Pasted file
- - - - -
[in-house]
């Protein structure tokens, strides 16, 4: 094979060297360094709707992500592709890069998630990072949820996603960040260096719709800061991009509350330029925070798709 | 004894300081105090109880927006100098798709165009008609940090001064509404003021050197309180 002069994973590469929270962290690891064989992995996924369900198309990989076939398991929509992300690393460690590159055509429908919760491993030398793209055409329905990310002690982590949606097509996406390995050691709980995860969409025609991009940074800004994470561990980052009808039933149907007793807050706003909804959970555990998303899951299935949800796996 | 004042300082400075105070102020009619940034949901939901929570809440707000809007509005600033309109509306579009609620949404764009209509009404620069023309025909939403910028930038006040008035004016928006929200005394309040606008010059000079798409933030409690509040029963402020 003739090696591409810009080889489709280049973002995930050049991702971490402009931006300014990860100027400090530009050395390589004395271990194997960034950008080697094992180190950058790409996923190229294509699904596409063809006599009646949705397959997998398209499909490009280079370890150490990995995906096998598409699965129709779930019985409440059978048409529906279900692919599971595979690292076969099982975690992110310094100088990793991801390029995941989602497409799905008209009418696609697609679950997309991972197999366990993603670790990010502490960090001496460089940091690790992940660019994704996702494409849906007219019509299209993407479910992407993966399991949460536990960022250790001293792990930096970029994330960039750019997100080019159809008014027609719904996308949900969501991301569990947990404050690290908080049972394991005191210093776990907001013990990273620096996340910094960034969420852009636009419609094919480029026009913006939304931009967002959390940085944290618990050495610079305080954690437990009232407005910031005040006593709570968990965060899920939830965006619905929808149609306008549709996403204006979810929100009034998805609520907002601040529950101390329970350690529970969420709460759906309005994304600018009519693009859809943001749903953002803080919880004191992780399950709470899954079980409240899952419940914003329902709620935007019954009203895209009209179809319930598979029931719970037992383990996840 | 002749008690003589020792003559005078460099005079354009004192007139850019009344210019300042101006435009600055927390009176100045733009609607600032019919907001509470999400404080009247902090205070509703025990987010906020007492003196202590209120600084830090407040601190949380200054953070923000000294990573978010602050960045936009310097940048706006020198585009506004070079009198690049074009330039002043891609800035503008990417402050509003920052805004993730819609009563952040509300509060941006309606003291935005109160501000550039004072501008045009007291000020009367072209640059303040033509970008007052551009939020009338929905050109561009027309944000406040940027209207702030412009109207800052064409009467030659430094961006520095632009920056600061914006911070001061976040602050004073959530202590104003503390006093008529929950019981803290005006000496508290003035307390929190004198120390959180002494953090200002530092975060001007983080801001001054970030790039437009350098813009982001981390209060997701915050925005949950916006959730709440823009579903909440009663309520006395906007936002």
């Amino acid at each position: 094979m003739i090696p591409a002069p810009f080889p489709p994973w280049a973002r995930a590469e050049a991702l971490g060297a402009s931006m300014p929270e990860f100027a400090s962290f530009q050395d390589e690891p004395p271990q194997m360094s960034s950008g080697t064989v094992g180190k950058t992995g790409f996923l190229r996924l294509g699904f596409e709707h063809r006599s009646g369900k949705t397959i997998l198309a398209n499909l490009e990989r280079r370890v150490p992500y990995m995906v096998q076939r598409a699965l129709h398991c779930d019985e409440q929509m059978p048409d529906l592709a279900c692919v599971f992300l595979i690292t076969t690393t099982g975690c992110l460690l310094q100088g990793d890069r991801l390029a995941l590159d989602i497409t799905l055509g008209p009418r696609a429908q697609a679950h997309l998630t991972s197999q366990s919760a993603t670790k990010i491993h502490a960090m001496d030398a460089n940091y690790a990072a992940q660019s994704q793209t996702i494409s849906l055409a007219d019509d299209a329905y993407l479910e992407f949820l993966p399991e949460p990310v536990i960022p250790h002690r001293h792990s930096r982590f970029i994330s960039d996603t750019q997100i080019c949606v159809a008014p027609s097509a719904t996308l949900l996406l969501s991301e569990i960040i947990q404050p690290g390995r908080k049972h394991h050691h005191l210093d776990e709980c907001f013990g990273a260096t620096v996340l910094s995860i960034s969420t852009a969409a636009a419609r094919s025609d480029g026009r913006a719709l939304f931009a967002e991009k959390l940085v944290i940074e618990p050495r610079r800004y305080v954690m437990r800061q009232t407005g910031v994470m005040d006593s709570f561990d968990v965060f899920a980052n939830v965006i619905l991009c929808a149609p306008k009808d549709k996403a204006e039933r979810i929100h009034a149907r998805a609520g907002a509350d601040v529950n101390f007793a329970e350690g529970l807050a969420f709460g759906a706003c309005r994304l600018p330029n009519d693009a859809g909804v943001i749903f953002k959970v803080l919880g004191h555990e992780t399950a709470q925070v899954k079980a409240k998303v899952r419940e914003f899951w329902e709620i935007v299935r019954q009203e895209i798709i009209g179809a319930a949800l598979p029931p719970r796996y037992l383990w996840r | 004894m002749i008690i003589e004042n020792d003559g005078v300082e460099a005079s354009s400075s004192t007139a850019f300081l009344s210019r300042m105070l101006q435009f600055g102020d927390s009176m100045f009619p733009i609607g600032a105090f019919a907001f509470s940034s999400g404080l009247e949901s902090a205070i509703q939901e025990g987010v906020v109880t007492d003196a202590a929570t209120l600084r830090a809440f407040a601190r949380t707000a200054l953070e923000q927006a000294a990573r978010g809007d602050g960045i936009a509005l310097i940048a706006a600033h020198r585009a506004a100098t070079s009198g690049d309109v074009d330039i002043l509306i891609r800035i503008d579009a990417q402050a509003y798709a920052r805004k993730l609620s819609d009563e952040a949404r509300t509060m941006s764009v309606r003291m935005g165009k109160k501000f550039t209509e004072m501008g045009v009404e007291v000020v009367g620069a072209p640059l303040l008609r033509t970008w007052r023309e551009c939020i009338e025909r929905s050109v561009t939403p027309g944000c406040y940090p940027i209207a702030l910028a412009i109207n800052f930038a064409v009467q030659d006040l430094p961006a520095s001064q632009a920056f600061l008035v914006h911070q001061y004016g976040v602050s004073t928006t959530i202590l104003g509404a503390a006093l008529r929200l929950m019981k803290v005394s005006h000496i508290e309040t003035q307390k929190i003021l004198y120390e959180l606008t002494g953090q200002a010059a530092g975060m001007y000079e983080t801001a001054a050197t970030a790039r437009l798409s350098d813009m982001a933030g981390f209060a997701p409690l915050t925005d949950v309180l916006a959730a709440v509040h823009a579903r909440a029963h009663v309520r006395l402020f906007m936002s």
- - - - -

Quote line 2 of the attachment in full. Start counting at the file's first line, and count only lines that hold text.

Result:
């Protein structure tokens, strides 16, 4: 094979060297360094709707992500592709890069998630990072949820996603960040260096719709800061991009509350330029925070798709 | 004894300081105090109880927006100098798709165009008609940090001064509404003021050197309180 002069994973590469929270962290690891064989992995996924369900198309990989076939398991929509992300690393460690590159055509429908919760491993030398793209055409329905990310002690982590949606097509996406390995050691709980995860969409025609991009940074800004994470561990980052009808039933149907007793807050706003909804959970555990998303899951299935949800796996 | 004042300082400075105070102020009619940034949901939901929570809440707000809007509005600033309109509306579009609620949404764009209509009404620069023309025909939403910028930038006040008035004016928006929200005394309040606008010059000079798409933030409690509040029963402020 003739090696591409810009080889489709280049973002995930050049991702971490402009931006300014990860100027400090530009050395390589004395271990194997960034950008080697094992180190950058790409996923190229294509699904596409063809006599009646949705397959997998398209499909490009280079370890150490990995995906096998598409699965129709779930019985409440059978048409529906279900692919599971595979690292076969099982975690992110310094100088990793991801390029995941989602497409799905008209009418696609697609679950997309991972197999366990993603670790990010502490960090001496460089940091690790992940660019994704996702494409849906007219019509299209993407479910992407993966399991949460536990960022250790001293792990930096970029994330960039750019997100080019159809008014027609719904996308949900969501991301569990947990404050690290908080049972394991005191210093776990907001013990990273620096996340910094960034969420852009636009419609094919480029026009913006939304931009967002959390940085944290618990050495610079305080954690437990009232407005910031005040006593709570968990965060899920939830965006619905929808149609306008549709996403204006979810929100009034998805609520907002601040529950101390329970350690529970969420709460759906309005994304600018009519693009859809943001749903953002803080919880004191992780399950709470899954079980409240899952419940914003329902709620935007019954009203895209009209179809319930598979029931719970037992383990996840 | 002749008690003589020792003559005078460099005079354009004192007139850019009344210019300042101006435009600055927390009176100045733009609607600032019919907001509470999400404080009247902090205070509703025990987010906020007492003196202590209120600084830090407040601190949380200054953070923000000294990573978010602050960045936009310097940048706006020198585009506004070079009198690049074009330039002043891609800035503008990417402050509003920052805004993730819609009563952040509300509060941006309606003291935005109160501000550039004072501008045009007291000020009367072209640059303040033509970008007052551009939020009338929905050109561009027309944000406040940027209207702030412009109207800052064409009467030659430094961006520095632009920056600061914006911070001061976040602050004073959530202590104003503390006093008529929950019981803290005006000496508290003035307390929190004198120390959180002494953090200002530092975060001007983080801001001054970030790039437009350098813009982001981390209060997701915050925005949950916006959730709440823009579903909440009663309520006395906007936002």